Decision Date: May 18, 2015

Court: U.S. Court of Appeals for the Federal Circuit

Patents: D593,087; D604,305; D618,677

Holding: Judgment of trade dress dilution REVERSED; judgment of patent validity and infringement AFFIRMED


Apple sued Samsung in April 2011 for trade dress dilution and patent infringement. Apple’s asserted trade dresses and patents cover various features of Apple’s iPhone. After the district court reached a final judgment in favor of Apple, Samsung appealed to the Federal Circuit.

  1. Trade Dresses

The court first determined whether Apple’s asserted trade dresses—an unregistered trade dress and Trademark Registration No. 3,470,983—are  non-functional  and  therefore  protectable. The court noted that it is “more difficult to claim product configuration trade dress than other forms of trade dress,” which framed the review of the two trade dresses. Apple argued non- functionality under the Disc Golf factors used in the Ninth Circuit: “(1) whether the design yields a utilitarian advantage, (2) whether alternative designs are available, (3) whether advertising touts the utilitarian advantages of the design, and (4) whether the particular design results from a comparatively simple or inexpensive method of manufacture.” Disc Golf Ass’n v. Champion Discs, Inc., 158 F.3d 1006 (9th Cir. 1998). But the court disagreed with Apple on each factor.

Regarding the first factor, while a non-functional product feature must serve “no purpose other than identification,” Apple’s executive testified that the design of the iPhone was “easy to use.” Furthermore, Samsung provided significant evidence to prove the usability function for each of the elements in the unregistered trade dress. Consequently, the court found “that the unregistered trade dress has a utilitarian advantage.” Apple’s evidence regarding alternative designs, advertising, and method of manufacture were inadequate to satisfy the remaining factors. Specifically, Apple failed to show that the alternative designs “offered exactly the same features” as Apple’s trade dress, that Apple’s “product as hero” advertising approach did not praise the iPhone’s utilitarian advantages, and that Apple’s manufacturing challenges were pertinent to what Apple defined in its unregistered trade dress. Accordingly, Apple’s unregistered trade dress was functional and therefore not protectable.

The ’983 trade dress covered the design details in each of the sixteen icons on the iPhone’s home screen framed by the iPhone’s rounded rectangular shape with silver edges and a black background. The court asserted that it was clear that the individual elements of the ’983 trade dress were functional and Apple failed to explain how the combination of the sixteen icons when taken as a whole negate “the undisputed usability function of the individual elements.” Thus, the court found there was undisputed evidence to show that the registered trade dress was also functional and therefore not protectable.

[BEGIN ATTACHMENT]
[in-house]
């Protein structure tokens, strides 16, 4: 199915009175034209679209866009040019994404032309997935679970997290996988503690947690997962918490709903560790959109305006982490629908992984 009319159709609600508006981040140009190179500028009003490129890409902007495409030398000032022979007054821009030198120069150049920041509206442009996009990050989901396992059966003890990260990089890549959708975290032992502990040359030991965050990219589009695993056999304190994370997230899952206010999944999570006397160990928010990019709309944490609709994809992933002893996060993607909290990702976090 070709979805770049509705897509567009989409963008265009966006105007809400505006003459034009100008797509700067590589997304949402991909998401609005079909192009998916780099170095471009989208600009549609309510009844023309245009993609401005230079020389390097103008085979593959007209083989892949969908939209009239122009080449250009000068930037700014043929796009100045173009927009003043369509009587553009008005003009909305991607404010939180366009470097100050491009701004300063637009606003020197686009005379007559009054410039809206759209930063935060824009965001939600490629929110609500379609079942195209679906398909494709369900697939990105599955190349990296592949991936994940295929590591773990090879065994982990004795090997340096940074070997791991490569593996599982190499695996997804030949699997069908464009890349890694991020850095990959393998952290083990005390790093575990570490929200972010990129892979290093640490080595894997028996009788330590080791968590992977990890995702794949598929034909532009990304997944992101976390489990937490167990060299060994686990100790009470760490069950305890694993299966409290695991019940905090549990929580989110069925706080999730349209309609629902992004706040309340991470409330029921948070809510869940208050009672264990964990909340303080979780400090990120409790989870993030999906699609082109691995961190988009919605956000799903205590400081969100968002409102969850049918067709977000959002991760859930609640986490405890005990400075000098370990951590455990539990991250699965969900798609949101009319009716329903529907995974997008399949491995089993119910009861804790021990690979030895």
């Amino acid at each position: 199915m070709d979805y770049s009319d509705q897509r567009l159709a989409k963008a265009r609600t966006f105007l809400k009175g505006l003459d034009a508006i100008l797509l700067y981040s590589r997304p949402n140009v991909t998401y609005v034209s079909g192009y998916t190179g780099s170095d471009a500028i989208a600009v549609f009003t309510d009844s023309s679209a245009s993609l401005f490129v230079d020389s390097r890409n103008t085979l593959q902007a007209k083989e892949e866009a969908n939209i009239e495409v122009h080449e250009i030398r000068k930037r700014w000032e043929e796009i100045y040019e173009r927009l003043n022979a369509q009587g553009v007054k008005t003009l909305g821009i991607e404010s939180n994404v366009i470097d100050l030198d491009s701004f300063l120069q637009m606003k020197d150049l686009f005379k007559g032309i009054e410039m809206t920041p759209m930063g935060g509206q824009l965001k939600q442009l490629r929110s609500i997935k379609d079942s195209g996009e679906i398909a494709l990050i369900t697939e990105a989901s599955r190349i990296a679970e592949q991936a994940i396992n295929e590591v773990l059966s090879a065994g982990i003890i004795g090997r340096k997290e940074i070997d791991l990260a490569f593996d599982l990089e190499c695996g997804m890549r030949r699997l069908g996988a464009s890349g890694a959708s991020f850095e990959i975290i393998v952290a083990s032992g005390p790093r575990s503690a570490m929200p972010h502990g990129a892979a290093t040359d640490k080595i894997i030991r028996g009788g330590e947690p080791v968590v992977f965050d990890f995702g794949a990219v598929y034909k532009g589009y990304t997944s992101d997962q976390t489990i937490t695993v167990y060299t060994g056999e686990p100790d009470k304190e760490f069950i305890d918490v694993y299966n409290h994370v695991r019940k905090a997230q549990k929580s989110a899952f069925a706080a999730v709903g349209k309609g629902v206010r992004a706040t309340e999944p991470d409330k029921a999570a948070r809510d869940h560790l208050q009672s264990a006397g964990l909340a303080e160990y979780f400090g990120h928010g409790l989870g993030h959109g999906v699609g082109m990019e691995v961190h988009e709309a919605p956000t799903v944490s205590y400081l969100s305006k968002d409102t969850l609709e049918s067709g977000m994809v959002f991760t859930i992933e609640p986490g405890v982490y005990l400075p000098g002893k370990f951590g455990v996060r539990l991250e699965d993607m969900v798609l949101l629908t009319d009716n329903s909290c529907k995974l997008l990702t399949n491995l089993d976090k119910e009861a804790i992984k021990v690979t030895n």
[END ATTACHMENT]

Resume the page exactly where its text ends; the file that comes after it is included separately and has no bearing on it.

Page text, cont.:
1. Design Patents

The court then turned to the design patents. Samsung argued that it should not be liable for three reasons: any similarity between the patented designs and the accused products was limited to functional elements, there was no evidence of actual deception, and a comparison to prior art would have made the differences between the accused products and the patented designs clear. Samsung also argued that the district court should not have allowed the jury to award damages on Samsung’s “entire profits.”

Regarding functionality, Samsung contended that the district court should have excluded elements that are “‘dictated by their functional purpose,’ or cover the ‘structural . . . aspects of the article.’” Relying on Richardson v. Stanley Works, Inc., 597 F.3d 1288 (Fed. Cir. 2010), the court found that the Richardson court “did not establish a rule to eliminate entire elements from the claim scope.” While recognizing that “it is the non-functional, design aspects that are pertinent to determinations of infringement,” the court held that the jury instructions and claim constructions complied with the law and were not legally erroneous.

According to Samsung, the jury instructions were also in error because the infringement instruction made a lack of actual deception irrelevant. The court disagreed and concluded that the jury instructions clarified that actual deception was not a requirement. Samsung also argued that the jury instructions made a consideration of the prior art seem optional. The court rejected Samsung’s argument by pointing out that providing guidelines did not reduce a prior art analysis to a mere option. The instructions expressly stated that the jury “must” consider the prior art. Thus, the court found no error in the jury instructions.

Finally, Samsung argued that the district court made a legal error by allowing the jury to award damages on the entire profits of Samsung’s infringing smartphones. Instead, Samsung argued for limiting damages based on causation principles or limiting damages to the actual infringing “article of manufacture” and not the infringing product. The court disagreed with both arguments noting that a similar “apportionment” argument was rejected when Congress removed the apportionment requirement of design patent damages in 1887. According to the court, Section 289 of Title 35 makes clear that design patent infringers are “liable to the owner to the extent of their total profit,” preventing adoption of the “causation” rule Samsung urged, and noting any change must come from Congress. Although not discussed here, the court also affirmed the district court’s utility patent infringement decision.